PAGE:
Dr Boyle said: “We’re delighted to be able to set up such a useful resource for parents of children with food allergy.
“Parents of food allergic children can have greater knowledge about some things – such as local places to eat or where to buy ‘free from’ food – than healthcare professionals and may be best placed to advise and inform other parents. We are pleased to be able to put them in touch with each other.”
The Anaphylaxis Campaign, the UK charity which focuses on helping people with severe allergies, provided advice to St Mary’s allergy team on the project.
The charity provides practical help and has an online course ‘Allergywise’ to help individuals, families and carers. It also runs workshops and support groups for families and parents.
Lynne Regent, chief executive of the Anaphylaxis Campaign, said: “We are delighted to support St Mary’s team in setting up this important initiative, which is a great supplement to the services already available and which will be of great benefit to those who attend the allergy services at this hospital.”
Katherine Phillips said: “We hope this is going to be the first of many support groups for parents run by allergy clinics. At St Mary’s we see 4,000 children with allergy a year and many parents want a forum to share their experiences which they find really helpful.”
St Mary’s are planning to launch a second support group for the Stoke Newington area this summer. Details will be announced on the website www.allergysupportgroup.org.uk, and on Alexa’s blog: www.yesnobananas.wordpress.com
Notes to editors
St Mary’s Hospital has one of the biggest paediatric allergy services in the country. We see about 4,000 patients a year for a range of allergies including asthma, eczema and food allergies
Food allergy affects five in 100 children in the UK and appears to be increasing. Food allergy happens when the body’s immune system reacts to an ingredient that is harmless to most people and symptoms occur within minutes of eating the food. The most common food allergies are egg, milk and nut allergy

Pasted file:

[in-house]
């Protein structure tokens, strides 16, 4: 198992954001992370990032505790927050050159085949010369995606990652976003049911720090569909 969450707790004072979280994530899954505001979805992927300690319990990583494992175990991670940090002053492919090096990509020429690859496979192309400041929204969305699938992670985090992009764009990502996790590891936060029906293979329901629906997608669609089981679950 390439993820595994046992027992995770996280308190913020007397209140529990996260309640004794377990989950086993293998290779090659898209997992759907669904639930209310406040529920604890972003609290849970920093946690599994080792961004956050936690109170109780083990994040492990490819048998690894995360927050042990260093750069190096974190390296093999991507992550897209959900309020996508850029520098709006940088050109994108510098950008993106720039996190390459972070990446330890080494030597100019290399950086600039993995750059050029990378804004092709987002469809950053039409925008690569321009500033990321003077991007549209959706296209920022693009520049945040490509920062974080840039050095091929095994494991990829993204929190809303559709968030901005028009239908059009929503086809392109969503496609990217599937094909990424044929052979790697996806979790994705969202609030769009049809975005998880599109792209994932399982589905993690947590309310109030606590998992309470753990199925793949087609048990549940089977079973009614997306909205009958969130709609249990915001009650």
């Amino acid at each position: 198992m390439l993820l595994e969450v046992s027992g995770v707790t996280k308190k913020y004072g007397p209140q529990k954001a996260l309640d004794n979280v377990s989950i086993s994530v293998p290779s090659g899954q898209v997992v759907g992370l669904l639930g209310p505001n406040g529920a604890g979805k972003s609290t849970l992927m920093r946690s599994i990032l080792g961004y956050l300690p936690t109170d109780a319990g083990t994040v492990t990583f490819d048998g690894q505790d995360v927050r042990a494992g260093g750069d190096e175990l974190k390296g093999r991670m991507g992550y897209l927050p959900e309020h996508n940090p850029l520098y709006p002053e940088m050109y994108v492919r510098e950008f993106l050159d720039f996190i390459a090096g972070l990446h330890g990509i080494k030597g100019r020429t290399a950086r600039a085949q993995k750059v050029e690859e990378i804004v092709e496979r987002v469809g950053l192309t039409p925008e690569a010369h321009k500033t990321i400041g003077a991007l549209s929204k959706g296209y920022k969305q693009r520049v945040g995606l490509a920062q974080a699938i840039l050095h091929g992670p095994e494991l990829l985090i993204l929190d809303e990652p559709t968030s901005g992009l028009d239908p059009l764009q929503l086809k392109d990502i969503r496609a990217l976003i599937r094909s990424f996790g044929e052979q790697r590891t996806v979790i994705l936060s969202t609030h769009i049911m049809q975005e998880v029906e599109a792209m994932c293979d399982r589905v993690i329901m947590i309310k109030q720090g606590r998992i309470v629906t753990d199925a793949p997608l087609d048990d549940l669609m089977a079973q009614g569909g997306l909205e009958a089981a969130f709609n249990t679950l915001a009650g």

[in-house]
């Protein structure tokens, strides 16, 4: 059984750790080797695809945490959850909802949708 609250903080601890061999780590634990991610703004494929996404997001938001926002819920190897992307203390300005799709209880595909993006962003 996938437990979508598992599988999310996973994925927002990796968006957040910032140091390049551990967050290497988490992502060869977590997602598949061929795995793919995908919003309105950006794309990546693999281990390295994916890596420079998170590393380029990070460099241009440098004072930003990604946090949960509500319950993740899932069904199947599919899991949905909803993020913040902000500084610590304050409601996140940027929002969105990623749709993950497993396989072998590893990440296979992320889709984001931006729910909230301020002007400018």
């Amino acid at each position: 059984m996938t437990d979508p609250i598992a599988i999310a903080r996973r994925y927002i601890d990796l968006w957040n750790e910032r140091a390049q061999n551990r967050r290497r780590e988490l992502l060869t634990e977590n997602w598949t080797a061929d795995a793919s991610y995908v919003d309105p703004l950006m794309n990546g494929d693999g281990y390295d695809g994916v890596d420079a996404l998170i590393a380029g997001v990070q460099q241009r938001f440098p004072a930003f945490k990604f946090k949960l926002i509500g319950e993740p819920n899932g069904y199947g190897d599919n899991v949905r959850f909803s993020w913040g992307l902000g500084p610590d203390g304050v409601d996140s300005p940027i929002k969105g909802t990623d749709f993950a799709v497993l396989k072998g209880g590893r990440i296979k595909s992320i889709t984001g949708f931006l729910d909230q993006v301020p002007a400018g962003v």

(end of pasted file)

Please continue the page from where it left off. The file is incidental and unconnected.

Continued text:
Imperial College Healthcare NHS Trust comprises Charing Cross, Hammersmith, Queen Charlotte’s & Chelsea, St Mary’s and Western Eye hospitals. It is one of the largest Trusts in the country, and in partnership with Imperial College London, is the UK’s first Academic Health Science Centre (AHSC). It has an annual turnover of around £900 million
Imperial College Healthcare is one of eleven NIHR Biomedical Research Centres. This designation is given to the most outstanding NHS and university research partnerships in the country; leaders in scientific translation and early adopters of new insights in technologies, techniques and treatments for improving health
Imperial College Healthcare has some of the lowest mortality rates in the country according to the Dr Foster Guide – an annual, independent report published 2011
The Anaphylaxis Campaign is the only UK wide charity to meet the needs of the growing numbers of people at risk from severe allergic reactions by providing information and support relating to foods and other triggers such as latex, drugs and insect stings. To find out more about their support groups, visit www.anaphylaxis.org.uk
or contact the helpline number 01252 542029
For media enquiries: firstname.lastname@example.org
For patient enquiries: http://bit.ly/ns48k9
A helpful parent perspective blog: http://yesnobananas.wordpress.com/